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[132] but with instruction to the commander of the force, if he retreated toward Cape Girardeau, a strongly fortified post on the Mississippi river, not to follow him, but to rejoin the main body at Fredericktown. Colonel Carter solicited and obtained command of the force. He had his own brigade, and was given about half of Greene's brigade. Marmaduke, with Shelby's brigade and the other half of Greene's, reached Fredericktown on time, but there was no sign nor sound of McNeil or Carter. He waited a day, and then moved his command to Jackson, about half way to Cape Girardeau. Then he waited again, in the meantime sending scouting parties in every direction in search of Carter. At the end of two days he learned that McNeil had gone to Cape Girardeau and that Carter, becoming excited in the chase, had followed him, and that McNeil was inside the fortifications with a largely increased force, and Carter outside and unable to get away.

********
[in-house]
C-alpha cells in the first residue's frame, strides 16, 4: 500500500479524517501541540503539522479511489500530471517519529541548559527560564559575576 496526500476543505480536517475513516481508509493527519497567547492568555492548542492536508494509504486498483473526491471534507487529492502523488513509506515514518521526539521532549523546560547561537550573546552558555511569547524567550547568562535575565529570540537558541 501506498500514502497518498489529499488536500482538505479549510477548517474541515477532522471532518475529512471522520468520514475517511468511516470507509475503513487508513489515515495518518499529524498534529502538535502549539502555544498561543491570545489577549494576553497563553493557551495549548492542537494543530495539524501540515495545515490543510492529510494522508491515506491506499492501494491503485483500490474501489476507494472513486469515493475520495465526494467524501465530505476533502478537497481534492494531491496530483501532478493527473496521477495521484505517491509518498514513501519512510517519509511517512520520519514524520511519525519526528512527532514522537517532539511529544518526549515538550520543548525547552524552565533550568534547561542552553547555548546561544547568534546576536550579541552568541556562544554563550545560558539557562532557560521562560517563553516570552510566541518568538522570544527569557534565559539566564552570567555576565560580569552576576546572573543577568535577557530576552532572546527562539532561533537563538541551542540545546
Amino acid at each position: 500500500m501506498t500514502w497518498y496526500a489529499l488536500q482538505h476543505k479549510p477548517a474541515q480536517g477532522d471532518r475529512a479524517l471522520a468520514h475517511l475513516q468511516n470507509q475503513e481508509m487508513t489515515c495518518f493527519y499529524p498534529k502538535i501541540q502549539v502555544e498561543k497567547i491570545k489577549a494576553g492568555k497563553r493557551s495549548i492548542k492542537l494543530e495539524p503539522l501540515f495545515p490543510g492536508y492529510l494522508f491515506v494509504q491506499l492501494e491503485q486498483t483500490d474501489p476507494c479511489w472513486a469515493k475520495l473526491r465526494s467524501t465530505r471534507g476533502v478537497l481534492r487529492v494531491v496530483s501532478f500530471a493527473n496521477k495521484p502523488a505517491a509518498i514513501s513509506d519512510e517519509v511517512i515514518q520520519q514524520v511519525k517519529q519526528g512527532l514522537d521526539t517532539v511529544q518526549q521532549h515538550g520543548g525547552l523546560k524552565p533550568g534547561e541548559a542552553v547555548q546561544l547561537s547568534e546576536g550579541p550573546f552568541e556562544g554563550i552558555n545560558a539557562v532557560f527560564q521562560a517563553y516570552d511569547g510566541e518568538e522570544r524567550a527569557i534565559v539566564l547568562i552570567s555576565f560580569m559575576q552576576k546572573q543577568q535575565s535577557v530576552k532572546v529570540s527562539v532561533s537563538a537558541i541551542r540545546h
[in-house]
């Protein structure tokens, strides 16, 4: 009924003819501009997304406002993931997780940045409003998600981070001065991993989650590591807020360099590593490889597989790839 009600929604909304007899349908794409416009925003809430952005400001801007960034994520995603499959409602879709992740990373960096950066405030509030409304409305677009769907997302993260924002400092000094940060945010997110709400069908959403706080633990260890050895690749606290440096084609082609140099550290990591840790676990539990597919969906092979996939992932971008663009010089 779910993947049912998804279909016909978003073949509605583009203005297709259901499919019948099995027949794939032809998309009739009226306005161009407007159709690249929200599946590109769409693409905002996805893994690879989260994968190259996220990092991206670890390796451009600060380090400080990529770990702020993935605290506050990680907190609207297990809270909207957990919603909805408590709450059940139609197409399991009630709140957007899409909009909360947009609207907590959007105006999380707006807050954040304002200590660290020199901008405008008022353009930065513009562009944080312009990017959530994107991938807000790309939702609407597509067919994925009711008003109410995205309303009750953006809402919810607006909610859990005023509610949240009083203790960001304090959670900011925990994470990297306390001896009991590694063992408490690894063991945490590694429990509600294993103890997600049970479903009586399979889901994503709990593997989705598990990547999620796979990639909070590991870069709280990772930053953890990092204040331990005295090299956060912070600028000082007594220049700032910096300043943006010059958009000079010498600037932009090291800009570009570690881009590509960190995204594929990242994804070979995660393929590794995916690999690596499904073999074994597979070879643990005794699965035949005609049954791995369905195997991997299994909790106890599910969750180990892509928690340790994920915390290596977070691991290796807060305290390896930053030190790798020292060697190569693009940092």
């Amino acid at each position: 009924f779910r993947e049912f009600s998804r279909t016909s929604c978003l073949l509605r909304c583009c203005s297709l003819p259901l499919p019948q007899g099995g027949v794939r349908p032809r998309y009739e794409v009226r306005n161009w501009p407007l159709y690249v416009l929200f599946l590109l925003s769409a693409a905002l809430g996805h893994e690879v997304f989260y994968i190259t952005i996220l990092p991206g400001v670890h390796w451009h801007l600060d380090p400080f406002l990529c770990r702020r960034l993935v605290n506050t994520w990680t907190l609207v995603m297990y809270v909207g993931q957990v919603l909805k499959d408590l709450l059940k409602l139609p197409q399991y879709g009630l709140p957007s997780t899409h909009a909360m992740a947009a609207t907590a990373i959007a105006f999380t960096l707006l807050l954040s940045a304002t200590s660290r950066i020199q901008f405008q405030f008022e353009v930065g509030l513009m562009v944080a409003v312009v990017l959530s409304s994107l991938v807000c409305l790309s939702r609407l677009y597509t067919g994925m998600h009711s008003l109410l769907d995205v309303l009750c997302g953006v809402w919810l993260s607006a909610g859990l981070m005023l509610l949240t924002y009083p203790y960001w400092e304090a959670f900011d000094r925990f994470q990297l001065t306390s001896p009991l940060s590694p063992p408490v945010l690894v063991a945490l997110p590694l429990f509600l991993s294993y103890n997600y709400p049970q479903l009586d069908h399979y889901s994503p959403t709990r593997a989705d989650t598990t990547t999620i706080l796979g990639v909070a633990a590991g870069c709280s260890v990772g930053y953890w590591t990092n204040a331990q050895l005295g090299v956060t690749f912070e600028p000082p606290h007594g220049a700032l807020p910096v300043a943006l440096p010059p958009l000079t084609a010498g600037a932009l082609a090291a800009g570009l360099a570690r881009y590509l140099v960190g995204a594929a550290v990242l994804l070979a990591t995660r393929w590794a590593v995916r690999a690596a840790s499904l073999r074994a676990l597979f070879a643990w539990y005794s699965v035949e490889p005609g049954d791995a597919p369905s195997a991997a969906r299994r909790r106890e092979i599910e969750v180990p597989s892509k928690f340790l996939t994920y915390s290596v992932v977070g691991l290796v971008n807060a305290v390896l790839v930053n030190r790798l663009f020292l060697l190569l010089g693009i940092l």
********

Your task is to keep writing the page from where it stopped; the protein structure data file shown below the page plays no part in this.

It took another day to march to Cape Girardeau and extricate Carter from his dangerous position. This was accomplished by Shelby attacking the fortifications and giving McNeil all he could do to defend himself. In the attack Shelby lost forty-five men killed and wounded, and was compelled to leave under the care of a surgeon a number of officers and men who were too badly hurt to be removed. Marmaduke got back to Jackson on the night of the next day, having lost four days by Carter's escapade—Shelby reached Fredericktown on the morning of the 22d and Marmaduke returned to Jackson on the evening, 26th—and given the enemy time to mass a heavy force in his front. Before daylight, on the morning of the 27th, he commenced his retreat, with General Vandiver and a larger force than his own close on his rear. McNeil was ordered, as soon as Carter was rescued, to throw his command south of Marmaduke and block his way, while Vandiver closed on him from the north. It would not have been difficult for McNeil to do this. He

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